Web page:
thumbnail Fig. 3.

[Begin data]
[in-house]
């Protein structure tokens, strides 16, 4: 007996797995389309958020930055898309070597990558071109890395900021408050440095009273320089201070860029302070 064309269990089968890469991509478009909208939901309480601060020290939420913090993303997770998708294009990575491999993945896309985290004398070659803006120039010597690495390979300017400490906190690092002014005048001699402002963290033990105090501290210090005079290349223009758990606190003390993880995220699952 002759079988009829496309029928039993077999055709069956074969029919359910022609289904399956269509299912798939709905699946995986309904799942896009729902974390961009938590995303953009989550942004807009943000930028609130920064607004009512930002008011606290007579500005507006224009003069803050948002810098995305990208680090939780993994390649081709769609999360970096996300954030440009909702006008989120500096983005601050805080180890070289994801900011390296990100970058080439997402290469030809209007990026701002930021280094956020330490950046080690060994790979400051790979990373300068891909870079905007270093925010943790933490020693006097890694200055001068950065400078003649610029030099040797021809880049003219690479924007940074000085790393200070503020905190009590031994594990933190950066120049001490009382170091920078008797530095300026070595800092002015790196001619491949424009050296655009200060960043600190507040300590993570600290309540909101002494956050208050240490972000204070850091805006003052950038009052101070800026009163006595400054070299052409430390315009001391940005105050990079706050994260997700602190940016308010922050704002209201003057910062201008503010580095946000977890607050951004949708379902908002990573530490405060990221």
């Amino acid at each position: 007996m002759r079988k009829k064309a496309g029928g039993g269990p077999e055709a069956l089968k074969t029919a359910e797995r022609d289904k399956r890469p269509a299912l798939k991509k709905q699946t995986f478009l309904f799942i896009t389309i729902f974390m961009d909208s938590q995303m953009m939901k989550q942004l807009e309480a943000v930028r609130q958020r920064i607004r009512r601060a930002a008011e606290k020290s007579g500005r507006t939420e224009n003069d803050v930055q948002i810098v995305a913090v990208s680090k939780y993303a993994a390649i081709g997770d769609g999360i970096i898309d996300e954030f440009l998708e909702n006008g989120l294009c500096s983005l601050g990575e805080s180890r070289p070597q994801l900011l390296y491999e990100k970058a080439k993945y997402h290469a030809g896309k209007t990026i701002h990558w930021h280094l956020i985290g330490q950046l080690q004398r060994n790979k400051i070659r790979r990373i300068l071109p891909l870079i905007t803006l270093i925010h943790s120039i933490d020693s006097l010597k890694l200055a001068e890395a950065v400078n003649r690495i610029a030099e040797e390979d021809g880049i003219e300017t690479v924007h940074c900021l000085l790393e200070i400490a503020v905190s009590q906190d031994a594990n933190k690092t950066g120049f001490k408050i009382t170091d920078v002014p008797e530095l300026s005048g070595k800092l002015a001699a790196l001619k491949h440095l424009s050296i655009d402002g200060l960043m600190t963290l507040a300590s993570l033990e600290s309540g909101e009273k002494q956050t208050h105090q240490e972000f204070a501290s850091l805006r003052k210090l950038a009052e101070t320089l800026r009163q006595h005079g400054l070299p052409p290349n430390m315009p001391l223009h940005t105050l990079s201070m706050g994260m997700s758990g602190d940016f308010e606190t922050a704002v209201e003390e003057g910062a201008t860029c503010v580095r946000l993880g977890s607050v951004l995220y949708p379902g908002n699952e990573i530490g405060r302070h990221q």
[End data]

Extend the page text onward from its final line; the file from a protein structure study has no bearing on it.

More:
Population of MATLAS-like dwarfs in TNG’s mock-observed fields is significantly lower than observed in the MATLAS low density fields. Left: dwarf counts in the 63′ by 69′ MATLAS fields (red) and MATLAS-like fields mock-observed in TNG50 (black). Dwarf galaxies that appear to be physically associated with the targeted hosts (by a radial velocity difference of < 500 km s−1) are also shown in blue, while dwarfs bound to their host galaxy’s halo are drawn in green. Solid lines indicate fields around isolated MATLAS and MATLAS-like host galaxies that lack a companion with a magnitude of < MK + 1 within 1 Mpc, while dotted lines represent the remaining fields. Dwarf populations of isolated TNG fields are inconsistent with these isolated MATLAS fields – even when including unassociated interlopers in the former – at a 7σ confidence level. Centre: cumulative luminosity functions for MATLAS and TNG dwarfs in isolated fields. The solid line represents dwarf absolute magnitudes derived by assuming they lie at their supposed host galaxy’s distance (like the MATLAS dwarfs), while the dashed line adopts their true distances instead. Since around 3% of the MATLAS dwarfs lack mg estimates, the red dotted line indicates the true mean population of MATLAS dwarfs per field. Right: same as the left panel, but only counting dwarfs that lie within a square field with physical dimensions of 175 kpc centred upon each targeted host galaxy corresponding to the MATLAS field size at the near bound of 10 Mpc.